• Bot-network Operators
  • Types of Bot-network operators
  • Tools to Coordinate Attacks
  • Tools to  Distribute Phishing Schemes
  • Tools to  Distribute Spam, and Malware
  • Spam and Malware Attacks
  • Underground Markets
  • Purchasing a Denial-of-Service Attack
  • Servers to Relay Spam
  • Servers for phishing Attacks
  • Criminal groups
  • Foreign intelligence services
  • Hackers
  • Insiders
  • Phishers
  • Spammers
  • Spyware/malware authors
  • Terrorists

Principles of Cyber Threat Simulation

  • Cyber Threat Intelligence
  • Threat Modeling and Simulation (TM&S)
  • Use of cyber threat models
  • Emulators, prototypes, simulators, and stimulators
  • Statically or over time models
  • Developing data as a basis for making managerial or technical decisions
  • Interface of real-world systems with models or simulations
  • Working with model elements, standards and specifications
  • Modeling system descriptions, interfaces, and data communication methods
  • What can you to mitigate the risk

Cyber Threat Intelligence

  • Collection, classification, and exploitation of knowledge about adversaries
  • Accurate, timely, and detailed information
  • Incident responders
  • Information systems and network defenders
  • Critical infrastructure teams
  • Threat hunting teams
  • Tactical, operational, and strategic level threat intelligence
  • Threat intelligence
  • Modeling way to detect, respond to, and defeat advanced persistent threats (APTs)

Simulating Cyber Threats

  • Modeling Bot-network Operation
  • Bot-network Operation Use cases
  • Hackers breaking into systems
  • Taking over multiple systems
  • Ways to coordinate attacks
  • Methods to distribute phishing schemes, spam, and malware attacks
  • Simulating Criminal Groups Activities
  • Criminal Groups cyber threat Use cases
  • Attacking systems for monetary gain
  • Organized crime groups using spam, phishing, and spyware/malware
  • Identity theft and online fraud
  • International corporate spies and organized crime organizations
  • Industrial espionage and large-scale monetary theft
  • Simulating Foreign Intelligence Services
  • Cyber Threat Use Cases for Foreign intelligence services
  • Cyber tools as part of their information-gathering and espionage activities
  • Analyzing information warfare doctrine, programs, and capabilities
  • Analyzing ways to disrupting the supply, communications, and economic infrastructures
  • Disrupting military power
  • Simulating Hackers
  • Cyber Threat Use Cases for hackers
  • Modeling ways to beak into networks
  • Ways to download attack scripts and protocols from the Internet
  • Plan and launch of attacks against victim sites
  • While attack tools
  • Insiders Simulation
  • Cyber Threat Use Cases for insiders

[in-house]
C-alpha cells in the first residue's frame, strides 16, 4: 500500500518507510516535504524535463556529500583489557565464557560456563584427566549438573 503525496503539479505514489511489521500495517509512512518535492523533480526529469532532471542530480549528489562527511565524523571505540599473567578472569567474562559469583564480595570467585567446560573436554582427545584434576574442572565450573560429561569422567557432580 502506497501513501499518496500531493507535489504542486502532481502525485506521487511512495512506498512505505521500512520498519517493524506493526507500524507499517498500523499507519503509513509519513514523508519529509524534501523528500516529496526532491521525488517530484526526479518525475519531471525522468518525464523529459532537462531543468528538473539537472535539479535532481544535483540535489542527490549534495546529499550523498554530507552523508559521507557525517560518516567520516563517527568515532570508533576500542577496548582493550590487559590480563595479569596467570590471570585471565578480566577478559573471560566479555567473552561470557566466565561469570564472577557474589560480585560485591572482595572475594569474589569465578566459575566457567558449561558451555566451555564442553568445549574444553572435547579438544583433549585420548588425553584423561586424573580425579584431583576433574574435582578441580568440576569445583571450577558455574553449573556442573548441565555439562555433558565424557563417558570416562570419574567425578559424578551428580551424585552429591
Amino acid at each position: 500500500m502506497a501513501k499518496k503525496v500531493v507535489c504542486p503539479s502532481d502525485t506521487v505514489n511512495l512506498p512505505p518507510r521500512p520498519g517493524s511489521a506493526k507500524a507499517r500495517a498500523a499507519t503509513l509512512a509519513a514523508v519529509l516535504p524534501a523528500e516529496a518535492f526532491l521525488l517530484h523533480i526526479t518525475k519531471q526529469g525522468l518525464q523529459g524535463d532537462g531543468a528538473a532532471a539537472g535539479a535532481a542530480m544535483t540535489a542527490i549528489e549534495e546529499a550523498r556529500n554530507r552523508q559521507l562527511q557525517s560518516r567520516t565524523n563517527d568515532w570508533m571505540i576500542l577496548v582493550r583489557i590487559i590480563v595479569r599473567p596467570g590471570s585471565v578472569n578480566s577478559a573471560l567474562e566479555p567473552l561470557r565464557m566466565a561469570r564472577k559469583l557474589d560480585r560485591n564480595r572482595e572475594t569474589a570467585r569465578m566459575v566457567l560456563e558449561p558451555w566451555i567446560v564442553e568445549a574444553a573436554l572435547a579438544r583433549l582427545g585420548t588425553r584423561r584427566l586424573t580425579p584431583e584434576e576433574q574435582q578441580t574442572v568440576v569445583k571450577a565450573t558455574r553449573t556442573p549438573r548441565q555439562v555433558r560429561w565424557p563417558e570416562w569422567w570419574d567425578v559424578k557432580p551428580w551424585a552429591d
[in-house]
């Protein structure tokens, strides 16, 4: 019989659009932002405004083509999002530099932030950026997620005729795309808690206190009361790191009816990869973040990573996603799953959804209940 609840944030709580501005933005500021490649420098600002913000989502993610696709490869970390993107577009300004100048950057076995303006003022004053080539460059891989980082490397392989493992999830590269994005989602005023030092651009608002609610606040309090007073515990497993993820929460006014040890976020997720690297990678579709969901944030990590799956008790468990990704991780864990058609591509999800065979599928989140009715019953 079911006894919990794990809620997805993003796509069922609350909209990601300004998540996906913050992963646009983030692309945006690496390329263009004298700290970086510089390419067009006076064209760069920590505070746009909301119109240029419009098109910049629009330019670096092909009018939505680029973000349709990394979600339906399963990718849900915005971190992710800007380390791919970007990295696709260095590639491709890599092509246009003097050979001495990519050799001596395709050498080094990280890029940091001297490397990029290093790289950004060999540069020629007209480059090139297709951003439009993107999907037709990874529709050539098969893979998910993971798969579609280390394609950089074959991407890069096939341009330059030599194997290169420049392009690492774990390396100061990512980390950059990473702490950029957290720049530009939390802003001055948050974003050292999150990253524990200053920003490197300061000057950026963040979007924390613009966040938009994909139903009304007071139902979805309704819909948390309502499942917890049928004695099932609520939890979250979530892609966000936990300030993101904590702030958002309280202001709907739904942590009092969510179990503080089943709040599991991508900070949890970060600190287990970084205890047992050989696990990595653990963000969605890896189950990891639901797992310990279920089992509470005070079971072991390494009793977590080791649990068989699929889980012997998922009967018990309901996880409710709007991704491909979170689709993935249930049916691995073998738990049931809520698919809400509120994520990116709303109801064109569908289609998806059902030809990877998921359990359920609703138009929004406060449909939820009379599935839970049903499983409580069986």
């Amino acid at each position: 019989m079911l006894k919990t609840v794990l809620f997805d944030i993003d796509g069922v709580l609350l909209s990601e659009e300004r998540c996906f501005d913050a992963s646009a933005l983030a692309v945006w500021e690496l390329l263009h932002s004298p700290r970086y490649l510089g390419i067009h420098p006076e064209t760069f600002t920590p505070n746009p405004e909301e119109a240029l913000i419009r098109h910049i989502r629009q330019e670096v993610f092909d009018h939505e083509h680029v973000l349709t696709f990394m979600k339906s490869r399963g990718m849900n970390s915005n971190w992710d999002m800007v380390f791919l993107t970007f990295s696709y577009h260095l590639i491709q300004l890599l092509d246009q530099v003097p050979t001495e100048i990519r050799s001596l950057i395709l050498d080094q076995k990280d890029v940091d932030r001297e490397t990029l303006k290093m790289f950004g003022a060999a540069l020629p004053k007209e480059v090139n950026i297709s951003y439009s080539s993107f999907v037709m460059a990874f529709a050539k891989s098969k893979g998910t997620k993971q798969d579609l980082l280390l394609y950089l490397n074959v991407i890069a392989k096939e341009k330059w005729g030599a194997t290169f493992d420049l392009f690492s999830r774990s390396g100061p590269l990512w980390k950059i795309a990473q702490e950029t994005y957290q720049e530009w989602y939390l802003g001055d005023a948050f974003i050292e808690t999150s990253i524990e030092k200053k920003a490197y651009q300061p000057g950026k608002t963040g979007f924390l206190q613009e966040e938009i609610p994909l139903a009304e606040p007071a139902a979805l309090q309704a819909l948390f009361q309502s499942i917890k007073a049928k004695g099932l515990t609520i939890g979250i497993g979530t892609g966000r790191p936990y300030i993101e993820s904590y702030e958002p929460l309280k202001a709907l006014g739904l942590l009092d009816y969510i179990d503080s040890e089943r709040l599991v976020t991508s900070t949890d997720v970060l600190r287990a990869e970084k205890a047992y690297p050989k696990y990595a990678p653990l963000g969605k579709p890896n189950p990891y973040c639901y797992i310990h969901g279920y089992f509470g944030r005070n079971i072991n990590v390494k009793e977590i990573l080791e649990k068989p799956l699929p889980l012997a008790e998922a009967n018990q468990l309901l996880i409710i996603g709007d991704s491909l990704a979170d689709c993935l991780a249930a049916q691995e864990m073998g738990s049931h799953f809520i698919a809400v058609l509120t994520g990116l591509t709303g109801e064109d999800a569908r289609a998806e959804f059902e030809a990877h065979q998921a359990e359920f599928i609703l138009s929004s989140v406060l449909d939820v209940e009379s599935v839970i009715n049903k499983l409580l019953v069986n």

• The disgruntled organization insider
  • Sources of computer crime
  • knowledge about computer intrusions b
  • Knowledge of a target system
  • Modeling ways to gain unrestricted access
  • Modeling ways to damage to the system or to steal system data
  • Insider threat outsourcing vendors and employees
  • Introducing malware into systems
  • Phishers Simulating
  • Individuals, or small groups, who execute phishing schemes in an attempt to steal identities or information for monetary gain. Phishers may also use spam and spyware/malware to accomplish their objectives.
  • Spammers Simulating
  • Cyber Threat Use Cases for Spammers
  • Phishing schemes
  • Distributing spyware/malware, or attack organizations (
  • DoS (denial of service)
  • Spyware/malware Authors Simulating
  • Individuals or organizations with malicious intent
  • Modeling ways to carry out attacks against users
  • Producing and distributing spyware and malware
  • Analyzing Melissa Macro Virus, the Explore.Zip worm, the CIH (Chernobyl) Virus, Nimda, Code Red, Slammer, and Blaster.
  • Simulating Terrorists Activities

Incident Detection and Response Threat Simulation

  • Advanced persistent threats (APT)
  • Well-resourced, trained adversaries
  • Analyzing multi-year intrusion campaigns
  • Ways to target highly sensitive economic, proprietary, or national security information
  • Orchestrated test emulating adversarial tools, tactics, techniques and procedures
  • Capabilities to detect, monitor and mitigate advanced threats
  • Attack simulation
  • test network security on demand and without exploits
  • Penetration testing, tabletop exercise, vs. threat simulation
  • Attack simulation

Tonex Cyber Threat Workshop

Threat Actions and Capabilities

  • Indicators from Logs and Network Traffic
  • Indicators of Compromise
  • Identifying New Information
  • Understanding the Compromise
  • Maltego Open-Source Intelligence
  • Passively Discovering Activity
  • Historical Data and Logs
  • Current Threat Capabilities
  • Detecting Future Threat Actions and Capabilities
  • Analyzing Access to Threats
  • Delaying and Degrading Adversary Tactics and Malware
  • Tactical Cyber Threat Requirements
  • Logs, Packet Capture, and Other Data Sources

Analyzing Threats

  • Analyzing Tactical/Operational Threat
  • Analyzing Operational Threat Intelligence
  • Analyzing Strategic Threat Intelligence
  • Simulating Malicious Actions
  • Modeling Network and Host-Based Data
  • Simulating Multiple Kill Chains
  • Simulating Different Simultaneous Intrusions
  • Simulating and Constructing Multiple Kill Chains
  • Simulating Related Intrusions Linkage
  • Data Pivoting
  • Maltego and Data Transforms

Cyber Threat Simulation Training